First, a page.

Sheila Lukins rise to foodie fame is documented in this morning's New York Times obituary. She was my food goddess -- unlike so many who were enamored of Julia Child, I loved Sheila Lukins and happily visited her store nearly thirty years ago on a trip to NYC. Those chutneys were amazing.
A graduate from the Cordon Bleu School in London, she moved back to New York and her first commercial venture into The Big Apple's cookery scene was The Other Woman Catering Company. Her motto, "So discreet, so delicious and I deliver." was pretty risque but also very successful in attracting her target demographic -- New York bachelors who needed a little help navigating the waters of the at home dinner party.
I bought my first Silver Palate cookbook in 1982 because I was bored with the basics. Page 127 - Pot Roast, "A perfect Sunday supper." Page 331 - Mimosa, "A splendid way to begin the day." From straight talk about asparagus to the pasta glossary, I learned about new American cuisine and incorporating elegance into casual meals. Sheila Lukins made me want to be a better cook. Some recipes went better than others and I'm still learning. At 66 years old, she died too young. She had a lot of cooking left to do. After all these years, I still haven't gotten around to cooking all the recipes in the original Silver Palate cookbook.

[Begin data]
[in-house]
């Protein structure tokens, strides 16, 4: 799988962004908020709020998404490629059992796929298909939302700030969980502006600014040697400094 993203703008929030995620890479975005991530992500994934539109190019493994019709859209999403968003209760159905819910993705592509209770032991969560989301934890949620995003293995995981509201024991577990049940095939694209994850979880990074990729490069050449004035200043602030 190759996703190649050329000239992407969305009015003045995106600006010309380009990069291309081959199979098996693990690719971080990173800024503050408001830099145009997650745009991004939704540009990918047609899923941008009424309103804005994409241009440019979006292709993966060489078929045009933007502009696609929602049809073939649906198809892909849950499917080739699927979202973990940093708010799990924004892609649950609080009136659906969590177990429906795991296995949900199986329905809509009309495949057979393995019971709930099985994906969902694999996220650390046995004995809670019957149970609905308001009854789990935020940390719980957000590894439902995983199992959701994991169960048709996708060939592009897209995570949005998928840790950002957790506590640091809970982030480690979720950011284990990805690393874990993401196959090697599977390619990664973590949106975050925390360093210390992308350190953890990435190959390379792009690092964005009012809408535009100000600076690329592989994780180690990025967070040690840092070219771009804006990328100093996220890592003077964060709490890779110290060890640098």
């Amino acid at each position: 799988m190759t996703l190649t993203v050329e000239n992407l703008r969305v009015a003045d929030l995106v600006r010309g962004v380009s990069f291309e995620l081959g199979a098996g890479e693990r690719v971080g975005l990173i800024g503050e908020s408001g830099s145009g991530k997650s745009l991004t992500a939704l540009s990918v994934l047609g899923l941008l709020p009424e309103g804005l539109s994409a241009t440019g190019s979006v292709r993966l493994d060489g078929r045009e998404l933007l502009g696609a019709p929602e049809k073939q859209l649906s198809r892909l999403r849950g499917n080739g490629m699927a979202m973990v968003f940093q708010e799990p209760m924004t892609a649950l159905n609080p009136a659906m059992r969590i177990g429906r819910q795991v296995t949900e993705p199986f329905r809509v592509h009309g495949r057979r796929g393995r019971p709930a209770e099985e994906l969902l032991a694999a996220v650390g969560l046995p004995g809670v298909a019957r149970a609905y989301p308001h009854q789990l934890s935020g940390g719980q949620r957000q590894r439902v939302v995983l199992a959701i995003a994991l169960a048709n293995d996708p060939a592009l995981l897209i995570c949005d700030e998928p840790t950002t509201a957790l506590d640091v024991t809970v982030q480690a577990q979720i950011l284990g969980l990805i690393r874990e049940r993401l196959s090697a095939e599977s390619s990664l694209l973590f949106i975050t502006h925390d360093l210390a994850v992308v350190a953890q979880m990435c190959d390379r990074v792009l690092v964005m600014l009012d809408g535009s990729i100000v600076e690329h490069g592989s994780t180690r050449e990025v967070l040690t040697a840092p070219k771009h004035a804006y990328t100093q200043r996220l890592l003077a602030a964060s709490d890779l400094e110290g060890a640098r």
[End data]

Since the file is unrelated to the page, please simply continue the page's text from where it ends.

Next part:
That's why I started this blog tonight. Yes, I've seen Julie and Julia and no, I don't mean to be a copy cat. For one thing, I won't be using the F-bomb, even though my food goddess was a totally modern Millie and I'll bet it wouldn't phase her if I did. For another, there's no time limit on this and no guarantee that the only thing I'll write about will be the recipes in Sheila Lukins' cookbook.
A couple of weeks ago, I was notified that I'd won first prize in the one and only recipe contest I ever entered. It was sponsored by the US Highbush Blueberry Council. I might share food secrets taught me by my late mother-in-law, my long dead grandmothers, Italian on my mother's side, French-Canadian on my father's, and other assorted good cooks who have inspired my love of making yummy things.
But for tonight I'll toast Sheila Lukins' life with a classic Champagne Cocktail from page 330, using raspberries picked fresh from our backyard garden ... just because.
1 ounce Cognac
1/2 ounce Grand Marnier
6 ounces Champagne, chilled
Mix together Cognac and Grand Marnier in a goblet, fill with Champagne, and garnish with raspberries.